7. How do I keep medicines cold during a power outage? Use a cooler, ice, and chemical ice packs. If you use insulin to manage diabetes, try to keep your insulin as cool as possible without freezing it. Insulin that has been frozen can break down and is less effective. You can use insulin in opened or unopened vials that have been stored at room temperature (between 59°F and 86°F) for up to 4 weeks.(5)
  8. How do I judge the safety of medicine after an emergency? Do not take medicine that has changed color, texture, or smell, regardless of its expiration date. Also, do not take pills that stick together, are harder or softer than normal, or are cracked or chipped. Contact your pharmacist or healthcare provider if you are unsure about a drug’s safety. When in doubt, throw it out.(6)
  9. How do I safely dispose of expired, unwanted, unused, or damaged prescription medicines? The best way to dispose of most types of medicines is to drop them off at a drug take-back location.(7) This may be your local pharmacy or police station.
  10. What can I do if I am unable to take my medicine as prescribed because it was damaged? Can I share medicines with a friend or family member if they take the same kind? Medicines are only safe to use by the person whose name is on the prescription. You could experience an allergic reaction, an interaction with other medications, or other serious side effects from using someone else’s prescription medicine. People who share their drugs may experience side effects if they ration their supply to share with others.(8)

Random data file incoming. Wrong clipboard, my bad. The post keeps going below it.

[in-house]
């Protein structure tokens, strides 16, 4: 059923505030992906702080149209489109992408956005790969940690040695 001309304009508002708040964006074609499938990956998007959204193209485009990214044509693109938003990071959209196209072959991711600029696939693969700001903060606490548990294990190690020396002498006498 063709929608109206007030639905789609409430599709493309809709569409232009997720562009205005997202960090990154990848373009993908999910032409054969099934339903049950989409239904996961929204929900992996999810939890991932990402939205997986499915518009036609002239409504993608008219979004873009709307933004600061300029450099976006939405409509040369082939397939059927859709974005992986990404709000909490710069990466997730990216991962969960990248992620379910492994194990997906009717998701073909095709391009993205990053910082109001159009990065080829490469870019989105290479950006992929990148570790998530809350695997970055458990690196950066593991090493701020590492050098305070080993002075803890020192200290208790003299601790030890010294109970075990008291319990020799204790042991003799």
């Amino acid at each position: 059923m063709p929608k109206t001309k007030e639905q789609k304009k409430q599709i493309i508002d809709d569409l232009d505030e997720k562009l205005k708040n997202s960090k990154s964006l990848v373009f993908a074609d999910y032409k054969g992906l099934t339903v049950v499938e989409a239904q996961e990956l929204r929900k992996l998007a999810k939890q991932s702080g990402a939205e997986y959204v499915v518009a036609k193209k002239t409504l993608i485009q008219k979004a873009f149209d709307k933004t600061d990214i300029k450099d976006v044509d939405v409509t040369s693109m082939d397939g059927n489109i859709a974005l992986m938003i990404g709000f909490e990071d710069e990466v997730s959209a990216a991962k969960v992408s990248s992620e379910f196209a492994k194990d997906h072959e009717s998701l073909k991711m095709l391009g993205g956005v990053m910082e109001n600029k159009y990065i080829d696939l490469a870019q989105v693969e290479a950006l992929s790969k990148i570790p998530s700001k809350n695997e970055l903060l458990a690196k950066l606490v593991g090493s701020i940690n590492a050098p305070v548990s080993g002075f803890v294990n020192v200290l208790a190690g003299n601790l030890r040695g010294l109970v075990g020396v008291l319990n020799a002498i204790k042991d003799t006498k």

Make your pharmacist an important member of your healthcare team. Contact your local pharmacist or the FDA if you have questions about medicine.

FDA’s Division of Drug Information has pharmacists available to answer questions about drug use and safety. You contact them at 1-855-543-3784, druginfo@fda.hhs.gov, and on Twitter at @FDA_Drug_Info.

Learn more ways to prepare your medicine cabinet for emergencies.


  1. https://www.cdc.gov/heartdisease/pharmacist.htm
  2. https://blogs.cdc.gov/publichealthmatters/2017/10/preparing-your-medicine-cabinet-for-an-emergency/
  3. https://medlineplus.gov/ency/patientinstructions/000534.htm
  4. https://www.cdc.gov/medicationsafety/protect/campaign.html
  5. https://www.cdc.gov/diabetes/library/spotlights/managing-insulin-emergency.html
  6. https://www.fda.gov/drugs/emergency-preparedness-drugs/safe-drug-use-after-natural-disaster
  7. https://www.fda.gov/drugs/safe-disposal-medicines/disposal-unused-medicines-what-you-should-know
  8. https://health.gov/myhealthfinder/healthy-living/safety/use-medicines-safely

Thanks in advance for your questions and comments on this Public Health Matters post. Please note that CDC does not give personal medical advice. If you are concerned you have a disease or condition, talk to your doctor.

Have a question for CDC? CDC-INFO (https://www.cdc.gov/cdc-info/index.html) offers live agents by phone and email to help you find the latest, reliable, and science-based health information on more than 750 health topics.

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Page last reviewed: September 20, 2022
Page last updated: September 20, 2022